New Phytologist Editors' choice: December 2015, 208:4
Last updated: 6 Nov, 2015
New Phytologist has a rich history of publishing work on drought-induced forest mortality and stress, and this topic is more vital than ever as we see growing evidence of forest decline and tree mortality linked to global change associated droughts. In this issue of New Phytologist, Vandegehuchte et al. (pp. 998–1002) discuss the little-explored role of carbon fixation by woody tissue, and make a case for incorprating measurements of photosynthesis in woody tissues into drought stress experiments. This topic is explored further in the corresponding commentary by Cernusak & Cheesman (pp. 995–997) who highlight how this important feature of drought physiology of woody plants can pave the way for future research and investigation.
Figure 1 from Cernusak & Cheesman. A depiction of stem recycling photosynthesis in a woody plant. (a) The stem anatomy; the stem contains living cells in the sapwood, vascular cambium, and bark. These living cells respire CO2, which, along with CO2 translocated into the stem segment by the transpiration stream, diffuses to the atmosphere when the stem is in the dark (b). When illuminated, however, a portion of the respired CO2 is captured and recycled by the photosynthetic cells in the bark cortex (c).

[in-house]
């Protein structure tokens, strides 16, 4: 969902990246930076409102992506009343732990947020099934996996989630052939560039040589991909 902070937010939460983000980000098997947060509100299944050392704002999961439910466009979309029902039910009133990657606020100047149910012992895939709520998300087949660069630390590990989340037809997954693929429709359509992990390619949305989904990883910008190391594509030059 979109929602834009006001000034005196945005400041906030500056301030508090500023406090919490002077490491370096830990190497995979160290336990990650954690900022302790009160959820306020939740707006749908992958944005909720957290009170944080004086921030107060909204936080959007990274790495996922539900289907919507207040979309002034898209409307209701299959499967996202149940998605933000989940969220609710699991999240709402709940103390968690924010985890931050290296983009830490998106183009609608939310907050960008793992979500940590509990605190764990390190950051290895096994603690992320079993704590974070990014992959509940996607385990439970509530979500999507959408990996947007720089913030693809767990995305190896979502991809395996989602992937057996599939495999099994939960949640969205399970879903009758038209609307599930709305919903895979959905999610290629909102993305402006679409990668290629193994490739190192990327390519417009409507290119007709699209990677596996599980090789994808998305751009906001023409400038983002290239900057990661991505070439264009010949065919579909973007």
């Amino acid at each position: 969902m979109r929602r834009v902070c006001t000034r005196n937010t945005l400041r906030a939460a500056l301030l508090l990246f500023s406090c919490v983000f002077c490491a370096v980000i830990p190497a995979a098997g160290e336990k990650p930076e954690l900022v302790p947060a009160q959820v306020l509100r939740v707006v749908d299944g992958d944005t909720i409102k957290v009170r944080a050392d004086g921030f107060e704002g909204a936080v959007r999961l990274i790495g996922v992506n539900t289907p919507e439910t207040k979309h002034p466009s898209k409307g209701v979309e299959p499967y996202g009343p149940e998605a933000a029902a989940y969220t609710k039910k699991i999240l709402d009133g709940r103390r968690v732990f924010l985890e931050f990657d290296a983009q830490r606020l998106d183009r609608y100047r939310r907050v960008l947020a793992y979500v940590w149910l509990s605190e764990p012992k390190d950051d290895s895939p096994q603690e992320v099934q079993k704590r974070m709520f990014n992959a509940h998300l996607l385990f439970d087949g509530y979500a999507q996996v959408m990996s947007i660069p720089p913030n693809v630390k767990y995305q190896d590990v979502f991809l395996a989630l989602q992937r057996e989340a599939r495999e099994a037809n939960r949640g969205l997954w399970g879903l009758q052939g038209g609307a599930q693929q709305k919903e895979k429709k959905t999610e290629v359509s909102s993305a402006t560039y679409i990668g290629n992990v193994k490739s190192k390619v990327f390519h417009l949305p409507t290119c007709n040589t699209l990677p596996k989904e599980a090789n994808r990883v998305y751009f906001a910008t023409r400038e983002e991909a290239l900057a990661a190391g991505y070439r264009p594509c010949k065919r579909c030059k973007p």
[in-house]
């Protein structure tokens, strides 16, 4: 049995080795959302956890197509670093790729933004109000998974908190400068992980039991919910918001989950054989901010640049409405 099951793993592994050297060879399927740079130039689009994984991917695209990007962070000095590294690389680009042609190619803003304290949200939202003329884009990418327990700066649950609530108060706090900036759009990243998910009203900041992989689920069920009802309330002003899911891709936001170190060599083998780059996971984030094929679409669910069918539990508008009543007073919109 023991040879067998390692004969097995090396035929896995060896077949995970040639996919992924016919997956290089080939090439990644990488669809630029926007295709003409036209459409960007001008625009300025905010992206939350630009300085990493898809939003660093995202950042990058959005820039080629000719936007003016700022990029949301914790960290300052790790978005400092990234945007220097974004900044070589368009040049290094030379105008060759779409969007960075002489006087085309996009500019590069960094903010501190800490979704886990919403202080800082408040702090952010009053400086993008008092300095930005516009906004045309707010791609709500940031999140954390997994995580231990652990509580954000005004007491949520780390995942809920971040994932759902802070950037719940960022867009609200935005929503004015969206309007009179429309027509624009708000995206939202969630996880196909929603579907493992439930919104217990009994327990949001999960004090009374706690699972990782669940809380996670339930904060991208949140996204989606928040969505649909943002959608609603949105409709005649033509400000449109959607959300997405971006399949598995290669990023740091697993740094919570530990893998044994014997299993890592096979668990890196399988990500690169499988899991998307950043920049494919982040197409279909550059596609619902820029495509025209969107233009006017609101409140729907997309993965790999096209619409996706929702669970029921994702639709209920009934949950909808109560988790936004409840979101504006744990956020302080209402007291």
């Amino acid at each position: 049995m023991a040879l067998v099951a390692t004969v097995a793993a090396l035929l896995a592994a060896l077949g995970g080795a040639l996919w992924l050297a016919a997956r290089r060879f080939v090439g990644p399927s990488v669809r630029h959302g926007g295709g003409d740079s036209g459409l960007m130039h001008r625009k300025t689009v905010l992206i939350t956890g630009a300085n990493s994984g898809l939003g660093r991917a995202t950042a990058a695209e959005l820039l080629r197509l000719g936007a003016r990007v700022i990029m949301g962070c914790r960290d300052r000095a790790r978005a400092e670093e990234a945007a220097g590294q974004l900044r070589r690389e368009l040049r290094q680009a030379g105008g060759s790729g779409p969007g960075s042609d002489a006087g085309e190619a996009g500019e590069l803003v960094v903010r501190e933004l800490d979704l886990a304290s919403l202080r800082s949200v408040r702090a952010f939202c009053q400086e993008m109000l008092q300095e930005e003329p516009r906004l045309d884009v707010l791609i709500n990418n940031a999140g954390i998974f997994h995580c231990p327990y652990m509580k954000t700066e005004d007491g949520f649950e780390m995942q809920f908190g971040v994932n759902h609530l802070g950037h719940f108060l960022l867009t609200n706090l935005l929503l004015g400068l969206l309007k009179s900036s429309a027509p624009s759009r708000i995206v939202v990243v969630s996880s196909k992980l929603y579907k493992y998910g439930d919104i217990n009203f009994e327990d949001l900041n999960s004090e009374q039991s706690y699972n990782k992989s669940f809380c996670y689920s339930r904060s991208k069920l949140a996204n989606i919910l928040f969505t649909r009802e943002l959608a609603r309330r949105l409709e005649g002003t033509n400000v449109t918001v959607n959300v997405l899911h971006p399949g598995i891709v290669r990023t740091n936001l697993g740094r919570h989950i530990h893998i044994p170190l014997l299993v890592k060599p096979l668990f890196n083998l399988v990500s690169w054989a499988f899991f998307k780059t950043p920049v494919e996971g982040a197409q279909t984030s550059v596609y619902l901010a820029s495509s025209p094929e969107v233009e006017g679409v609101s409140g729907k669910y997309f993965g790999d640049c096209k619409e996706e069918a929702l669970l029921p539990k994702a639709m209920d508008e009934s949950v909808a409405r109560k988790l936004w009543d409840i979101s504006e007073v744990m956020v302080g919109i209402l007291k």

Vandegehuchte MW, Bloemen J, Vergeynst LL, Steppe K. 2015. Woody tissue photosynthesis in trees: salve on the wounds of drought? New Phytologist 208: 998–1002.
Cernusak LA, Cheesman AW. 2015. The benefits of recycling: how photosynthetic bark can increase drought tolerance. New Phytologist 208: 995–997.
Nathan G. McDowell, Editor, New Phytologist
Los Alamos National Laboratory
Los Alamos, NM, USA
Originally posted 6 November 2015.